A huge problem is that in this country we have all been conditioned not to trust each other or to help each other, much less stand together in agreement. Taking responsibility for oneself is a critical priority. How do you learn this when education, the family, the community, the ability to work, our value systems, and the ability to think critically have all been fractured? I am not saying that is the job of psychology, but you have to learn it somewhere! Any idea?

    I would agree that Psychology is headed in the wrong direction, but this is not the direction most in the profession want. This is what is being shaped for them. The existential old guard is going now, and a new generation of behavioral and cognitive psychologists is coming. Less education and more dogma, and psychiatry at the helm. Thanks to insurance and pharmaceutical companies.

  11. S. Bee says:

    Brick by brick the country that many knew is being purposefully dismantled.

  12. Gary Corseri says:

    An excellent article and discussion! I wish there were more of such thoughtful pieces on the Web… and fewer of the name-calling, ad hominem arguments one finds among too many commentators!

    I agree that psychology has taken Westerners on some weird detours away from the crucial self-examination that Sages like Solomon, Socrates and Jesus urged on us millennia ago. As Rappoport suggests, psychology (and psychiatry) replaced genuine insights gained from the Arts with manufactured, commercially viable “insights” gained in master’s and doctoral programs. Psychology has also served to professionalize and fragment insights! The best art, on the other hand, is comprehensible to a wide range of those participating in it–either as creators or audience; Its effects can be immediate–physical, mental, emotional, even psychic… and long-lasting.

    I hope Mr. Rappoport will turn his eagle eyes on the issue of the diminishment of the Arts in Western society–particularly in the US. I speak, of course, about Art that has the power to elevate and rectify. How did we ever allow the Arts to become so debased that we confuse the mindless, violent, pornographic counterfeits of our “Entertainment Industry” with the life-sustaining nourishment of a Shakespeare, a Rembrandt, a Mozart, Picasso, the Brontes, Thoreau, Anna Akhmatova, etc.?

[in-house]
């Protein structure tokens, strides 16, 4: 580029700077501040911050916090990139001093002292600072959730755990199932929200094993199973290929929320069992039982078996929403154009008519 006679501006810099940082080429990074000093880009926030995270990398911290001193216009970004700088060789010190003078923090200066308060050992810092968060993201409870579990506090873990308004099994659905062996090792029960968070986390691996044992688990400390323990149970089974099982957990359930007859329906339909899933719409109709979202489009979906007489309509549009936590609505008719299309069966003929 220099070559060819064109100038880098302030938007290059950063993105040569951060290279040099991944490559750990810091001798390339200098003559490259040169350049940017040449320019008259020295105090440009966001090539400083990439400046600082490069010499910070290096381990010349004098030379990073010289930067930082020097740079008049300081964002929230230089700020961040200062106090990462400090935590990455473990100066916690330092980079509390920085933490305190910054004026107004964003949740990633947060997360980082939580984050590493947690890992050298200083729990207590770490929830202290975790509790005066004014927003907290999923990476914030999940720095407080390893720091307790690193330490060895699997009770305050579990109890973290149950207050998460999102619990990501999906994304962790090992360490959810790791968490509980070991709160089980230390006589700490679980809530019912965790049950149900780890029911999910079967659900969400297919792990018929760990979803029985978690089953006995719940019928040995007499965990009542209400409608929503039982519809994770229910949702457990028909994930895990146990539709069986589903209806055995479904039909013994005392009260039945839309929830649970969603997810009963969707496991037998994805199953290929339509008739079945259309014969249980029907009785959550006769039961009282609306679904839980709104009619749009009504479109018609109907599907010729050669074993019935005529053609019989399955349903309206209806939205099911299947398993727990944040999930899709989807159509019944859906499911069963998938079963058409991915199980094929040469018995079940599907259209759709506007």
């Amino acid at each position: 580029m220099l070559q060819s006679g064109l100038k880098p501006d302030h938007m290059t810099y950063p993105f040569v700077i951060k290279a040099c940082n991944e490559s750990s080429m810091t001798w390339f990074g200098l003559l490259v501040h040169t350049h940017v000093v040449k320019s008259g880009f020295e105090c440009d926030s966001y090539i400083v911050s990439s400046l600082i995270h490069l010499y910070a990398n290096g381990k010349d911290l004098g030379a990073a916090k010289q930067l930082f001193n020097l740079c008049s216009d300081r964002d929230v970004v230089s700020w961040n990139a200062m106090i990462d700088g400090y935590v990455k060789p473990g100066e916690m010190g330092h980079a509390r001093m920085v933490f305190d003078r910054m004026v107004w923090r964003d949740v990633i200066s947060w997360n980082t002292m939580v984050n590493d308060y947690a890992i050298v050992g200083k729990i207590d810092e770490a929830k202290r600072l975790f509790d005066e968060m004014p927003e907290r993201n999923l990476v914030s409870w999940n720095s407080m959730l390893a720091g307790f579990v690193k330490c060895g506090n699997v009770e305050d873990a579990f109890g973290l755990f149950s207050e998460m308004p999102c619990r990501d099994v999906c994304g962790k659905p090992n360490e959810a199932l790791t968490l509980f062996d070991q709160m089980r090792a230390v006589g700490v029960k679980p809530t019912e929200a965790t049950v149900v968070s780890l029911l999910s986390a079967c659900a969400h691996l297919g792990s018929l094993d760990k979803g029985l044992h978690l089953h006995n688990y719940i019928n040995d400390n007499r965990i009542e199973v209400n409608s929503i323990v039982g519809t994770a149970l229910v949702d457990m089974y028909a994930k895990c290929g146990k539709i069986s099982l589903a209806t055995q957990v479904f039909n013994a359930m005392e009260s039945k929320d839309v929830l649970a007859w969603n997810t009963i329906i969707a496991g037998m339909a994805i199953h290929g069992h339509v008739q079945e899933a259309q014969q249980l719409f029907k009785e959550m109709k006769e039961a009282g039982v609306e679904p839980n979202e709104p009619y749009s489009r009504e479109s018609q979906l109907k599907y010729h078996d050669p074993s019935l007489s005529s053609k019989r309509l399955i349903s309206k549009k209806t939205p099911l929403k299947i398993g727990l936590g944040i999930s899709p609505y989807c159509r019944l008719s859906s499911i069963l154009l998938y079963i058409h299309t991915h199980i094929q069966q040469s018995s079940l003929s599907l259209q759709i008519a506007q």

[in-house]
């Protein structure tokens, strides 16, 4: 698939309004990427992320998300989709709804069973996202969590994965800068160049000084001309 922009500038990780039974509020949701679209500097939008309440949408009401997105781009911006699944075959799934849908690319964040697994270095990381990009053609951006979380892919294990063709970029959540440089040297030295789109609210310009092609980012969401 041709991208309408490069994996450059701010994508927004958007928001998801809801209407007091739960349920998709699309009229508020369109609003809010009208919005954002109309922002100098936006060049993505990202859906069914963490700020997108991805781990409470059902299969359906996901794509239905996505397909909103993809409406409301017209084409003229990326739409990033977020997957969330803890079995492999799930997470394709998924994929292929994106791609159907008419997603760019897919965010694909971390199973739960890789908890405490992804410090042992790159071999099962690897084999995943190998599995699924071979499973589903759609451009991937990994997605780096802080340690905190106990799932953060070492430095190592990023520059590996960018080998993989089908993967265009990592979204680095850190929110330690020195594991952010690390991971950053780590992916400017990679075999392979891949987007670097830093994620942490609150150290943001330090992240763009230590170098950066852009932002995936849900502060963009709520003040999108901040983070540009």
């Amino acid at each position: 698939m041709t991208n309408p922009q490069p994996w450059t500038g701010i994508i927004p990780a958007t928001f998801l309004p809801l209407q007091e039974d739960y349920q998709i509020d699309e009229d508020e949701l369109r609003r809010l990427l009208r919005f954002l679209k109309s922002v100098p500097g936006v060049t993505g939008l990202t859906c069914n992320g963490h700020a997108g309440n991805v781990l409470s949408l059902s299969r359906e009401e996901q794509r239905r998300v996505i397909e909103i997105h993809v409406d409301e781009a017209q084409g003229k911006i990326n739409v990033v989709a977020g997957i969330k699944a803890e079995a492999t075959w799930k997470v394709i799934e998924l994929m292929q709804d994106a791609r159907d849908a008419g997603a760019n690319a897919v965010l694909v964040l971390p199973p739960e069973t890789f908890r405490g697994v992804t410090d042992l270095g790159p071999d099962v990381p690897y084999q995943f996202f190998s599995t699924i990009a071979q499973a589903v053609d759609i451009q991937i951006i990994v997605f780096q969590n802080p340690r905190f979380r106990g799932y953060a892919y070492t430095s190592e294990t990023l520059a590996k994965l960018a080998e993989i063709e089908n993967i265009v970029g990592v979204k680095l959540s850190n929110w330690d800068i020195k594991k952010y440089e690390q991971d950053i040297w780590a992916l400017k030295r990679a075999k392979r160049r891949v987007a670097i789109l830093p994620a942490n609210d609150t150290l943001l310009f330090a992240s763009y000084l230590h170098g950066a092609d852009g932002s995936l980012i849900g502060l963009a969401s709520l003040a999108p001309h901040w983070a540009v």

13. ramonthomas says:

    Twice in my life I’ve been in intense therapy. The first was the most enjoyable and gave me coping mechanisms. Since that time I’ve also experienced psychiatry because my family helped convince me I needed medication for depression. Underlying all of this I felt either overwhelmed or bored. Getting in touch with Jon Rappoport helped me see the foundation of my life going forward as the creative imagination from my own art. So I make time for art, poetry and find life has never been better.

  14. hats off Mr. Rappoport, you certainly are voice of reason.

  15. derek longley says:

    as a very small 4 year old I watched as they took my mother away and electrocuted her brain….it took her about 20 years to get it back….as a 20 year old I watched as they took my best friend away and put her in a drug cloud for almost a year….not even allowing us, her friends from school to visit her…I don´t think she ever recovered….
    I warn everyone I meet now……be careful of the mindeaters!

  16. James says:

    Great eye opener. “Everything is a matter of perspective and intent”, and these people have a very jaded perspective. I have been with [roommates] a double PhD. psychotherapist for 12 years and she will never get it. I see what worked in the old days, philosophy and spirituality were the reality and still are!! My PhD honey can only go 2 dimensions and any more is woowoo. Great article , I see so much more now. Thank You

  17. Dutch says:

    This article is about 99% spot on. I despise psychiatry which is as flagrant and dangerous to our minds and our society as any weapon of mass destruction. I also agree that psychology is, to a great extent, the ugly stepsister of psychiatry, with many parallels. Furthermore, most psychologists I’ve encountered harbor their own deep issues, and use their judgements of others as a defense against facing their own malfunctions.